With his team one game from the Finals, he’s not concerned about his shot.

“Who cares?” Harden said to reporters after the game. “I’m just missing shots. But we’re winning, and I’m trying to compete on the defensive end and do other things to help my team win. But if we’ve got a guy like Eric Gordon making shots and being aggressive, who cares?”

A lot of players give that idea lip service, but in recent games Harden has backed it up.

“It’s just the shots [are] not falling, and a lot of it has to do with how hard everybody is playing,” Rockets’ coach Mike D’Antoni said. “Probably his legs aren’t the freshest things in the world. But he’s invaluable to the defense and offense.”

The Rockets are going to need more scoring from Harden to close this series out — Chris Paul is out for Game 6 with a strained hamstring, and it’s unlikely he plays if there is a Game 7. Eric Gordon will get the start and has lit it up the past couple of games (he led the Rockets with 24 points in Game 5), but more scoring and shot creation will fall on the Harden’s shoulders.

If the Rockets are going to close this series out, Harden is going to have to look every bit the presumptive MVP. The little things are great, but Houston needs him to get buckets now.

Suns GM: ‘Overwhelming likelihood’ team keeps No. 1 pick

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It takes a rare kind of courage, an extraordinary level of organizational backing, and a special kind of draft to do what Danny Ainge did a year ago trading the No. 1 pick. While a consensus had formed around Markelle Fultz as the best player in the draft, Ainge was a Jayson Tatum guy. Doubts about the top pick are common, but that alone is far from enough to trade that pick away — most GMs don’t have the job security to know if they miss on moving the pick and sliding down they will not be let go. Ainge had that, and he had his confidence in his scouting, so he made the move to trade the No. 1 pick to Philadelphia. (While it looks good now for Ainge, it’s too early to judge how that pick plays out — Fultz has barely played, we don’t know what extra pick the Celtics will get out of this, it takes time to fully judge these kinds of moves.)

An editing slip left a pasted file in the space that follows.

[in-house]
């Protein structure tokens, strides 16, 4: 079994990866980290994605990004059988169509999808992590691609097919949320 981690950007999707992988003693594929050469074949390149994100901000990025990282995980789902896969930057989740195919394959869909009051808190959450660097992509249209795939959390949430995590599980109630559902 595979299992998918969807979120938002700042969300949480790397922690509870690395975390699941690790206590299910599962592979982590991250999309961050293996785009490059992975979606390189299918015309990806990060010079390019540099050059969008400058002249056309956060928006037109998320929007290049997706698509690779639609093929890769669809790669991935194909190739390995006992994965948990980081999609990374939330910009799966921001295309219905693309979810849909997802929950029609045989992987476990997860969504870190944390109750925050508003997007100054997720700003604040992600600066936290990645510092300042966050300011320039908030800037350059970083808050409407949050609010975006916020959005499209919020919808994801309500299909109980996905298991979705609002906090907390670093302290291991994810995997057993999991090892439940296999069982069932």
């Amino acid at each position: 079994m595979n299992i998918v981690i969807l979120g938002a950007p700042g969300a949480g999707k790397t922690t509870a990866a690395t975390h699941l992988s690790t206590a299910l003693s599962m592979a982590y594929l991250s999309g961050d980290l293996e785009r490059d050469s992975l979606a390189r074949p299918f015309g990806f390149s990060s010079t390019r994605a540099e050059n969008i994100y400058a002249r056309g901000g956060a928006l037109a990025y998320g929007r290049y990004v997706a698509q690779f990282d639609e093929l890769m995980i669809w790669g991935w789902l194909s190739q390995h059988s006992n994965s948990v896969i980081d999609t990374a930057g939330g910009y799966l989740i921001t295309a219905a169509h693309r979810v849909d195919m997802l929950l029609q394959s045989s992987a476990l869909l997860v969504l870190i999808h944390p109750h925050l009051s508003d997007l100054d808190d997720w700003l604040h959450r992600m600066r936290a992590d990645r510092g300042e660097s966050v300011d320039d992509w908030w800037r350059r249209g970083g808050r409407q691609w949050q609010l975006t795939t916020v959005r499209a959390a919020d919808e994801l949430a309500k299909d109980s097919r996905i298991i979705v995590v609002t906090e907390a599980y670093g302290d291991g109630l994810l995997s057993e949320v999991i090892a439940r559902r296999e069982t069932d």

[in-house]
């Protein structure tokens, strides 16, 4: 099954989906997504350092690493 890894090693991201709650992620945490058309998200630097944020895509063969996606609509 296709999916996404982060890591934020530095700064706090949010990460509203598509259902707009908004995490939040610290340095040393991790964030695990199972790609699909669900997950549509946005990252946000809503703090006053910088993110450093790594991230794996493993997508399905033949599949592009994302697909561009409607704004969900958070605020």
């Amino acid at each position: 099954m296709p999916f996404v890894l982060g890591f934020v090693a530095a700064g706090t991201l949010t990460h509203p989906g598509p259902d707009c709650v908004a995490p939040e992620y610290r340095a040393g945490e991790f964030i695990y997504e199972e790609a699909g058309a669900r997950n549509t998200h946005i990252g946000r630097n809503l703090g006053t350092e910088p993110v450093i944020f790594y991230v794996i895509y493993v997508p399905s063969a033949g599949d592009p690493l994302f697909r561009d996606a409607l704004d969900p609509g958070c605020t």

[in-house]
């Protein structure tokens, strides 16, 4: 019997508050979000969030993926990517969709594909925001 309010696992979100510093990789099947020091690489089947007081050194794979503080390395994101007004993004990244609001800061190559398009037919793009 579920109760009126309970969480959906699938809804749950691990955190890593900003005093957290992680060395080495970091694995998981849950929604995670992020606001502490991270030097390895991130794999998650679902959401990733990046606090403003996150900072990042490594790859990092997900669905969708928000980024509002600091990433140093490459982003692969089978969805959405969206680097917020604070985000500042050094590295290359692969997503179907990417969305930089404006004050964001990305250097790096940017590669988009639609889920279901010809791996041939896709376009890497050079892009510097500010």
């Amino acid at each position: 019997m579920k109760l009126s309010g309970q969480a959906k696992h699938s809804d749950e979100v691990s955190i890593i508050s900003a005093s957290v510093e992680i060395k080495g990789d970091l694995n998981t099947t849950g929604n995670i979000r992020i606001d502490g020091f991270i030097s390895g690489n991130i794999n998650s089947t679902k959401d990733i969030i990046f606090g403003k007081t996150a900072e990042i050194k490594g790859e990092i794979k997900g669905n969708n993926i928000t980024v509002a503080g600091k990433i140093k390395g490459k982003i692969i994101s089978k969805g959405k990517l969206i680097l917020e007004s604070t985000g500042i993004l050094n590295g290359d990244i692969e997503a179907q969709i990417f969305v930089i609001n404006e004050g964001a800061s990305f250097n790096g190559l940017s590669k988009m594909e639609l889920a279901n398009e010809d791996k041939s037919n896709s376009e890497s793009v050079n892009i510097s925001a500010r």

This year is different. DeAndre Ayton is more of a clear No. 1, a guy with franchise changing potential. Plus Suns’ GM Ryan McDonough may not be standing on the kind of bedrock that allows for the trade of a No. 1 pick.

Recently McDonough said he’d listen to trade offers for the pick. That’s very different from trading it, as Scott Bordow of the Arizona Republic had the GM saying Friday.

Because they should do their due diligence, the Suns will look at Luka Doncic (who does have a relationship with new coach Igor Kokoskov) and Marvin Bagley III, among others. Rumors may leak, spun by agents or other teams. However, at the end of the day, good luck finding anyone around the league who thinks Phoenix will not take Ayton — who attended college in Arizona — to be the inside to Devin Booker‘s outside. It’s the smart play.

Kokoskov and the Suns have a lot of work to do to build a foundation for success with this franchise. However, that almost never starts by trading away the top pick in the draft.